13 Case 3:14-cv FAB Document 46 Filed 02/06/15 Page 13 of 75 Civil Nos (FAB), (FAB) 13 issues for judicial decision and the hardship to the parties of withholding court consideration. Pac. Gas & Elec. Co. v. State Energy Res. Conservation & Dev. Comm n, 461 U.S. 190, 201 (1983) (quoting Abbott Labs., 387 U.S. at 149). Both the fitness and hardship prongs of this test must be satisfied, although a strong showing on one may compensate for a weak one on the other. McInnis-Misenor v. Maine Med. Ctr., 319 F.3d 63, 70 (1st Cir. 2003). The First Circuit Court of Appeals has repeatedly cautioned that ripeness inquiries are highly fact-dependent, such that the various integers that enter into the ripeness equation play out quite differently from case to case. Verizon New England, Inc. v. Int l Bhd. of Elec. Workers, Local No. 2322, 651 F.3d 176, 188 (1st Cir. 2011) (quoting Doe v. Bush, 323 F.3d 133, 138 (1st Cir. 2003) (quoting Ernst & Young v. Depositors Econ. Prot. Corp., 45 F.3d 530, 535 (1st Cir. 1995))). 1. Plaintiffs Preemption and Contract Clauses Claims Are Ripe As discussed below, the Court concludes that plaintiffs preemption and contract clauses claims are fit for review, and that withholding judgment on these claims will impose hardship. a) Fitness The fitness prong of the ripeness test has both constitutional and prudential components. Roman Catholic Bishop of Springfield, 724 F.3d at 89. The constitutional component is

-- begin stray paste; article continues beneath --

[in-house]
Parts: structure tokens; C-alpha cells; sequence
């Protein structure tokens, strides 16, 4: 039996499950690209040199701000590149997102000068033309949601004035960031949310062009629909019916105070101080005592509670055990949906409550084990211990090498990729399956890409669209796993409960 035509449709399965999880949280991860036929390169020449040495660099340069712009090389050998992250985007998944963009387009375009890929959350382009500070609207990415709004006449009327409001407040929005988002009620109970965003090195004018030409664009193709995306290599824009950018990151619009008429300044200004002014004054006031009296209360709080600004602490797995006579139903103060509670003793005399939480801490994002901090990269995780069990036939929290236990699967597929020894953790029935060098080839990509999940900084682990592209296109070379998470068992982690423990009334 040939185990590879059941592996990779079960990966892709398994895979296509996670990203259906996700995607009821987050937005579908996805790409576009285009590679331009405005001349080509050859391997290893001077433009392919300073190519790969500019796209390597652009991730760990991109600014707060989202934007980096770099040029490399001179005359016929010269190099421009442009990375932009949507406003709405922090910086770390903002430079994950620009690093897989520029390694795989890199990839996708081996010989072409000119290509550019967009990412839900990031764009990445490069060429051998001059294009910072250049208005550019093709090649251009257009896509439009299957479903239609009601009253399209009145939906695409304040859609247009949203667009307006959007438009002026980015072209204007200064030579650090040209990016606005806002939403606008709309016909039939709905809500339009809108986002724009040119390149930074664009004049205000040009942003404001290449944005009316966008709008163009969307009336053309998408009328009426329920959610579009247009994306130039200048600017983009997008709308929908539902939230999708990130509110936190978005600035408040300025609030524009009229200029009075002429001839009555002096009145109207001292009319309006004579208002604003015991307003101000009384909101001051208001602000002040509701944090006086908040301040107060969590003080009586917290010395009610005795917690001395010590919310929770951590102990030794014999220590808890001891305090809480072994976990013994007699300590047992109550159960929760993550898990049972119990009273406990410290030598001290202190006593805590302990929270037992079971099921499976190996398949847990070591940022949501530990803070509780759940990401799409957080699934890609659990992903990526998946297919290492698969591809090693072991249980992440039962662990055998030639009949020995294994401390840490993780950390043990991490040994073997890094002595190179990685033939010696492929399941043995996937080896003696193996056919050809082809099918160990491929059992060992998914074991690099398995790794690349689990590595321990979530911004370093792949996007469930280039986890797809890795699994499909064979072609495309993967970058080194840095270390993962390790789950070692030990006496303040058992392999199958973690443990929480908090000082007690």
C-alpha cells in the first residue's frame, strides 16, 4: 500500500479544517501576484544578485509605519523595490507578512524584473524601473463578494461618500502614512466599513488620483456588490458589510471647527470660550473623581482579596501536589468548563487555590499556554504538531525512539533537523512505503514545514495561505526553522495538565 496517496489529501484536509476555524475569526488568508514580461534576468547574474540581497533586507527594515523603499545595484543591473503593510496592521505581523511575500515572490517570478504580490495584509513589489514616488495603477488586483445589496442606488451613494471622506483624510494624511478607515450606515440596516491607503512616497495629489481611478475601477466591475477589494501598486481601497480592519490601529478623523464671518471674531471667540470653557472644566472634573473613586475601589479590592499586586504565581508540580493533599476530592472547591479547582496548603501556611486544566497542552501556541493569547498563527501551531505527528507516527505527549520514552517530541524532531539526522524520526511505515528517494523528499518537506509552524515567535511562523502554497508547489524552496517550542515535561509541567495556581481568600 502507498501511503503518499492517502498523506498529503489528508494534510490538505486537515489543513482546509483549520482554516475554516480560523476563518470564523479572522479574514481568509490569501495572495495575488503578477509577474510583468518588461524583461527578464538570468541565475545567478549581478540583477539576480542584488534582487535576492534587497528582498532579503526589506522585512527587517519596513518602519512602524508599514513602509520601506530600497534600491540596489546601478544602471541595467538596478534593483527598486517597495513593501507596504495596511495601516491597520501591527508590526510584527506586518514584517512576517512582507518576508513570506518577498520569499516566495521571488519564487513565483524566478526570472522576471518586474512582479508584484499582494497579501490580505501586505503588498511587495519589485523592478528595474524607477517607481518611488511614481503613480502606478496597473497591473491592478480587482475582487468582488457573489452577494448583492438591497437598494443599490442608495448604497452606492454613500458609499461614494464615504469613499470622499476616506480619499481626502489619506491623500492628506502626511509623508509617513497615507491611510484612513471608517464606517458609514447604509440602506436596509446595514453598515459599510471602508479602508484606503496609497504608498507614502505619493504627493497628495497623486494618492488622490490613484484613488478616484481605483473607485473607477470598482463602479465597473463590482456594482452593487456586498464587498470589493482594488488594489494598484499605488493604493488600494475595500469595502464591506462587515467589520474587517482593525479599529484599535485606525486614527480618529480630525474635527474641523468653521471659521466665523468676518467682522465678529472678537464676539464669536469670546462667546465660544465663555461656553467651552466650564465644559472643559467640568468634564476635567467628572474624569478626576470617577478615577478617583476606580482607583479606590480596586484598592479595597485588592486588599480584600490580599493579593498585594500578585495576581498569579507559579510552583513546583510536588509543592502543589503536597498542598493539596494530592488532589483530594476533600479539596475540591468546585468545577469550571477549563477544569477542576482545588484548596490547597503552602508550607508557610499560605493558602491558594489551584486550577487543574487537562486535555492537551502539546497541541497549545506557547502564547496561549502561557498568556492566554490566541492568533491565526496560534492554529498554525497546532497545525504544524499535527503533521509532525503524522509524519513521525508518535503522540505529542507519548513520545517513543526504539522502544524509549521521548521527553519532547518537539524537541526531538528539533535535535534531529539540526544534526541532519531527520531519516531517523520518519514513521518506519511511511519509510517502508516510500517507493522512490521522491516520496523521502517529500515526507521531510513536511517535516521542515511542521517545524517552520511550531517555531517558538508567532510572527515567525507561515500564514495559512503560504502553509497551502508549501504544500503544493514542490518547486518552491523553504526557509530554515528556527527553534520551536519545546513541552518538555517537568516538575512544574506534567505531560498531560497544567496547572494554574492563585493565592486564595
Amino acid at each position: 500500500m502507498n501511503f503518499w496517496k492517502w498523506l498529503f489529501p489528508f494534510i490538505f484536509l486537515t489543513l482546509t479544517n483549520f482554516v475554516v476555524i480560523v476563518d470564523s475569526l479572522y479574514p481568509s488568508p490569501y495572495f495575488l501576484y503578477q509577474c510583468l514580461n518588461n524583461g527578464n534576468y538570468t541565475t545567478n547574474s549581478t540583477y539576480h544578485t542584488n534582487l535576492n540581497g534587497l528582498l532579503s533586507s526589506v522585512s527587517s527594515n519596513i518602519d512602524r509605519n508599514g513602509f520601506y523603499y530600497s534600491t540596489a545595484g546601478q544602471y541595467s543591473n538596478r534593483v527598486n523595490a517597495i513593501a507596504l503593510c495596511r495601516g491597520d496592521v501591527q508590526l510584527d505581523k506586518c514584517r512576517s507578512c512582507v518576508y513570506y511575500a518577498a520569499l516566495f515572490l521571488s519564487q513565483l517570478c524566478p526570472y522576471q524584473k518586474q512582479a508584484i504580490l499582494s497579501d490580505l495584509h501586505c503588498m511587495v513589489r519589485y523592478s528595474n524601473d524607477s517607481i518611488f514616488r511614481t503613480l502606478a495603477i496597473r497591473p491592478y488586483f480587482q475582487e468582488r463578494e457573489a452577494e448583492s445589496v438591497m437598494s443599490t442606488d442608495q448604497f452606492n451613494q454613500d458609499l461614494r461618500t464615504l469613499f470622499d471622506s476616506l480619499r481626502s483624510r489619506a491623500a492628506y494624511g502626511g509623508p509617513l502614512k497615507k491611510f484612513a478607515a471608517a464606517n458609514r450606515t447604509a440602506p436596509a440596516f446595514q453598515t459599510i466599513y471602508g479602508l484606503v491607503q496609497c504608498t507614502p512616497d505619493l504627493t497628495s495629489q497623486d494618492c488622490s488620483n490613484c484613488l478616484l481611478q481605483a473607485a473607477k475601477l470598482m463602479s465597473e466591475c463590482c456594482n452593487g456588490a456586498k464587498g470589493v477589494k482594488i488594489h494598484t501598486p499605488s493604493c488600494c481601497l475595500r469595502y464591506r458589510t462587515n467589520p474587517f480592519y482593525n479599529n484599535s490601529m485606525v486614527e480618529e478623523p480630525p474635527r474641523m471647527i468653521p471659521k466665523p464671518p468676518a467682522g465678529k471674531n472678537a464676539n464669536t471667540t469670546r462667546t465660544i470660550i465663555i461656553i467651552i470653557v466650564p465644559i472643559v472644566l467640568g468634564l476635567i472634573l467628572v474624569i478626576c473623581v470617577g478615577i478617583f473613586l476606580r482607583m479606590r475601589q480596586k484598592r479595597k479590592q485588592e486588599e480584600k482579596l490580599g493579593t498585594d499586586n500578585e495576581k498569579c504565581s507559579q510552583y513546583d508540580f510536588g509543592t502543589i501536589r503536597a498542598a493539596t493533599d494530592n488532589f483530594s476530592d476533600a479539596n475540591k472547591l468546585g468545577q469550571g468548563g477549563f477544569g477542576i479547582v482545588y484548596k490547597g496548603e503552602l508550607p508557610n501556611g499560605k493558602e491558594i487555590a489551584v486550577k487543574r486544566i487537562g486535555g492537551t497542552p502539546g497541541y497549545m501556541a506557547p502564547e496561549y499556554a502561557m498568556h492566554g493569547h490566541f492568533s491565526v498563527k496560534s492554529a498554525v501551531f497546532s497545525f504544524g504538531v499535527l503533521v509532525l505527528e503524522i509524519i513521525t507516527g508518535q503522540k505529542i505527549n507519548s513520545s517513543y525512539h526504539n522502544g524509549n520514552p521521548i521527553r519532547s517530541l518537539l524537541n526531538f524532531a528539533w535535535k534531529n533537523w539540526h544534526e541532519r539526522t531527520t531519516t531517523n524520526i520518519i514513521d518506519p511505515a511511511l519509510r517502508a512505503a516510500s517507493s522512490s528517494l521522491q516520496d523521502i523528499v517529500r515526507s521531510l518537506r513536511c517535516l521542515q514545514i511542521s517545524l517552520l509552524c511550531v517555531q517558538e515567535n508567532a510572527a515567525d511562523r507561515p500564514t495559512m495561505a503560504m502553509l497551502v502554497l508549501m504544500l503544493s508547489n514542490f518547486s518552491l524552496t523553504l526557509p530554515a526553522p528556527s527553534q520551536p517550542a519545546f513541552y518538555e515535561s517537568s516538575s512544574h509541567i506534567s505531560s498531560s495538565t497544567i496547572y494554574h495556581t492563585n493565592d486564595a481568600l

14 Case 3:14-cv FAB Document 46 Filed 02/06/15 Page 14 of 75 Civil Nos (FAB), (FAB) 14 grounded in the prohibition against advisory opinions and concerns whether there is a sufficiently live case or controversy, at the time of the proceedings, to create jurisdiction in the federal courts. Id. (internal quotation marks and citations omitted). A sound way to determine constitutional fitness is to evaluate the nature of the relief requested; [t]he controversy must be such that it admits of specific relief through a decree of conclusive character, as distinguished from an opinion advising what the law would be upon a hypothetical state of facts. Rhode Island v. Narragansett Indian Tribe, 19 F.3d 685, 693 (1st Cir. 1994) (quoting Aetna Life Ins. Co. of Hartford, Conn. v. Haworth, 300 U.S. 227, 241 (1937)). Texas v. United States, 523 U.S. 296 (1998), provides a prime example of an unfit case where the plaintiff seeks an opinion advising what the law would be in a hypothetical scenario. In that case, the Texas Education Code permitted the imposition of ten possible sanctions if a school district failed the state s accreditation criteria. Texas, 523 U.S. at 298. The State of Texas sought a declaratory judgment that the Voting Rights Act under no circumstances would apply to the imposition of two of these sanctions. Id. at 301. The sanctions, however, were never imposed. Id. at 298. Thus, the circumstances under which the sanctions could be imposed were entirely hypothetical and speculative. As to the fitness inquiry, the United States Supreme